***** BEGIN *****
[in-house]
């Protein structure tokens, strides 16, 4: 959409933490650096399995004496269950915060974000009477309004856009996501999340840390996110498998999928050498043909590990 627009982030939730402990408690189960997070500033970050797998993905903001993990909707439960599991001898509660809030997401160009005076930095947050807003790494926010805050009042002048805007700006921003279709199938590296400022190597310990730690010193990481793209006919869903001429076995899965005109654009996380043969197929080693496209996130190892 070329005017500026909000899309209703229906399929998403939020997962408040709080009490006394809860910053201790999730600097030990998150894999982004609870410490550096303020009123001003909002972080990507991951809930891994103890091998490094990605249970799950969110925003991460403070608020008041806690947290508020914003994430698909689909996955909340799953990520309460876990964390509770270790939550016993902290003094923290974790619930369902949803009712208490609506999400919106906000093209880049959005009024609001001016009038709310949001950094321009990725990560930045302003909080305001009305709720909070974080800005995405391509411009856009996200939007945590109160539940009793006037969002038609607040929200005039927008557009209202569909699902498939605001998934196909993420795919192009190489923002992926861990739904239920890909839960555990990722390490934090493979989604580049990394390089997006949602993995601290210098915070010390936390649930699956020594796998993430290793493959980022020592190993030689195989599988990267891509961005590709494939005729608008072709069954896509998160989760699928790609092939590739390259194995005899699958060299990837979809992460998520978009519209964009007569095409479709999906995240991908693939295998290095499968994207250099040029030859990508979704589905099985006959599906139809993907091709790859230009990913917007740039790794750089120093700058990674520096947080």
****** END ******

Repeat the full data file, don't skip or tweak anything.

[in-house]
């Protein structure tokens, strides 16, 4: 959409933490650096399995004496269950915060974000009477309004856009996501999340840390996110498998999928050498043909590990 627009982030939730402990408690189960997070500033970050797998993905903001993990909707439960599991001898509660809030997401160009005076930095947050807003790494926010805050009042002048805007700006921003279709199938590296400022190597310990730690010193990481793209006919869903001429076995899965005109654009996380043969197929080693496209996130190892 070329005017500026909000899309209703229906399929998403939020997962408040709080009490006394809860910053201790999730600097030990998150894999982004609870410490550096303020009123001003909002972080990507991951809930891994103890091998490094990605249970799950969110925003991460403070608020008041806690947290508020914003994430698909689909996955909340799953990520309460876990964390509770270790939550016993902290003094923290974790619930369902949803009712208490609506999400919106906000093209880049959005009024609001001016009038709310949001950094321009990725990560930045302003909080305001009305709720909070974080800005995405391509411009856009996200939007945590109160539940009793006037969002038609607040929200005039927008557009209202569909699902498939605001998934196909993420795919192009190489923002992926861990739904239920890909839960555990990722390490934090493979989604580049990394390089997006949602993995601290210098915070010390936390649930699956020594796998993430290793493959980022020592190993030689195989599988990267891509961005590709494939005729608008072709069954896509998160989760699928790609092939590739390259194995005899699958060299990837979809992460998520978009519209964009007569095409479709999906995240991908693939295998290095499968994207250099040029030859990508979704589905099985006959599906139809993907091709790859230009990913917007740039790794750089120093700058990674520096947080």